According to Gallup Poll Daily tracking, even after the passage of the $787 billion stimulus plan, “more than three-quarters of Americans [are] saying the economy is getting worse.” Many politicians were hoping that the passage of the stimulus would boost consumer confidence. Their lack of optimism proves that consumers are savvier than the politicians who passed the stimulus.
On the heels of the $787 billion stimulus plan, President Obama announced a $275 billion plan to address the housing crisis. All of this is on top of last fall’s TARP program, which was designed to purchase or insure $700 billion of “troubled assets.”
In a move from billions to trillions, this week’s New York Times article “U.S. Tries a Trillion-Dollar Key for Locked Lending,” notes that “The Obama administration hopes to jump-start this crucial machinery by effectively subsidizing the profits of big private investment firms in the bond markets. The Treasury Department and the Federal Reserve plan to spend as much as $1 trillion to provide low-cost loans and guarantees to hedge funds and private equity firms that buy securities backed by consumer and business loans.”
If you are like me, you have to count the zeros to make sure that you are counting the billions correctly, and trillions may require moving to an exponential notation system. Well before arriving at the trillion mark, I had run out of fingers. New Math is one thing, but this boggles the mind.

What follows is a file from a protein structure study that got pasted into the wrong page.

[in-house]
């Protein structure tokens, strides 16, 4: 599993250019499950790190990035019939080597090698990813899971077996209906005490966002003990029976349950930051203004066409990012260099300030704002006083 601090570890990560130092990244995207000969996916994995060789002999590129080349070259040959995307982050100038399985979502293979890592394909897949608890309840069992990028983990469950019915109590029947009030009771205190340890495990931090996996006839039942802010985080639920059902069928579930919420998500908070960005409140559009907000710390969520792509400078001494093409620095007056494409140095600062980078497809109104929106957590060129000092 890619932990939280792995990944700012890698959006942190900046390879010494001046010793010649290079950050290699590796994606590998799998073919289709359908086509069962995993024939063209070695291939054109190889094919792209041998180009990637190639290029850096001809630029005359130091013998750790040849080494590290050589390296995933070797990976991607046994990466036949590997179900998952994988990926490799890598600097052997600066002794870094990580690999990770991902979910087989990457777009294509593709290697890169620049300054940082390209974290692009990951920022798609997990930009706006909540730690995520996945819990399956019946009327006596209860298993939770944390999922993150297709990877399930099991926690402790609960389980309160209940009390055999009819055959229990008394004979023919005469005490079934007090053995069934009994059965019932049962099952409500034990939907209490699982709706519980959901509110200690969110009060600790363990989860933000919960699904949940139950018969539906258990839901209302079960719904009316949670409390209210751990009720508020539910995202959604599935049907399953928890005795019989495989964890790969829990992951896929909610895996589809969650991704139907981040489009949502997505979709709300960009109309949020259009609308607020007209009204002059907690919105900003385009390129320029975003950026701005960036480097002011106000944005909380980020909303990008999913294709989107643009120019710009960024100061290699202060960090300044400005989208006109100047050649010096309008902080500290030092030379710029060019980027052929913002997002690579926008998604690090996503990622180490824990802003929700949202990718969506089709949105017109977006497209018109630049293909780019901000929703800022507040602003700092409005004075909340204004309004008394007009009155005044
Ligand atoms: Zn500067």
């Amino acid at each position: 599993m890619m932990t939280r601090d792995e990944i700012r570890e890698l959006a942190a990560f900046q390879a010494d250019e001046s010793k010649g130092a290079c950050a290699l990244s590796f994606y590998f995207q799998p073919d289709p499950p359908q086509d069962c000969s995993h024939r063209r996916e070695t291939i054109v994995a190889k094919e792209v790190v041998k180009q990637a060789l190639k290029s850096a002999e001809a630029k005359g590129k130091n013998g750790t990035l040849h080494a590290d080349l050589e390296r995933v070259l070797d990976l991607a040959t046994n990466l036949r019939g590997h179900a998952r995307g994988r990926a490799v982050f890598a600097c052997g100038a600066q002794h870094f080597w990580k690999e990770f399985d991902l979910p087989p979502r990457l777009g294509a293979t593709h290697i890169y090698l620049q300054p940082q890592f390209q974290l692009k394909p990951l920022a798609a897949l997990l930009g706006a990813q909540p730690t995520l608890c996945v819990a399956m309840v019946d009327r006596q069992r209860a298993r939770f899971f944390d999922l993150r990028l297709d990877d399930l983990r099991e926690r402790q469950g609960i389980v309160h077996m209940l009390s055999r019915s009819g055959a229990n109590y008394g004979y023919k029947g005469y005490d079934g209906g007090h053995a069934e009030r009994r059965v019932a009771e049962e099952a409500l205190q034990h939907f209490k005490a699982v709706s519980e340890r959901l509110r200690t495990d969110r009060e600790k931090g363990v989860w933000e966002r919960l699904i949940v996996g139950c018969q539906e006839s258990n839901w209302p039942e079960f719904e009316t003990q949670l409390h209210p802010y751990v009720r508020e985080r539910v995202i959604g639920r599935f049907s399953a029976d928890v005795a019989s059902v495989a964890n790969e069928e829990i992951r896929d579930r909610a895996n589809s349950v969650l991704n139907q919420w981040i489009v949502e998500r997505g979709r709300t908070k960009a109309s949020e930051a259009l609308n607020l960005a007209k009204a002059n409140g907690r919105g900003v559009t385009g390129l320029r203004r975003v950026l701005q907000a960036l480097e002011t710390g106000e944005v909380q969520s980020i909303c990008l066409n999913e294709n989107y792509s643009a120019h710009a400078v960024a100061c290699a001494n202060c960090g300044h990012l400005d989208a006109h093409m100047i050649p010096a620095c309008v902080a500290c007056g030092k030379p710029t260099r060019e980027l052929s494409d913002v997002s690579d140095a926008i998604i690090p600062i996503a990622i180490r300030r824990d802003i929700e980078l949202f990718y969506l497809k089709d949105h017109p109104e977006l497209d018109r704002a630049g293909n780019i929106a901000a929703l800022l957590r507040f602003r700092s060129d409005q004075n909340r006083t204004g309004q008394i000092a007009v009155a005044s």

This week when asking people about their particular businesses, I got the same response: business is down. It varied by big amounts – some said it was down by a quarter, others down by a third, still others down by a half. Many are already restructuring their businesses, moving to cheaper locations, reducing headcount – others are staying put and simply hoping that the upturn will happen fast enough to save them.
I knew that the week was tough when Wednesday’s tornadoes in the Atlanta area provided a welcome respite from the distressing financial news. At least with the tornado damage there will be no grandstanding about who allowed the tornadoes to occur. Instead, those affected by the tornadoes are focusing on recovering from the damage.
In Honor of His 103rd Birthday, Here Are The 20 Best Quotes From The Late, Great Milton Friedman | John Hawkins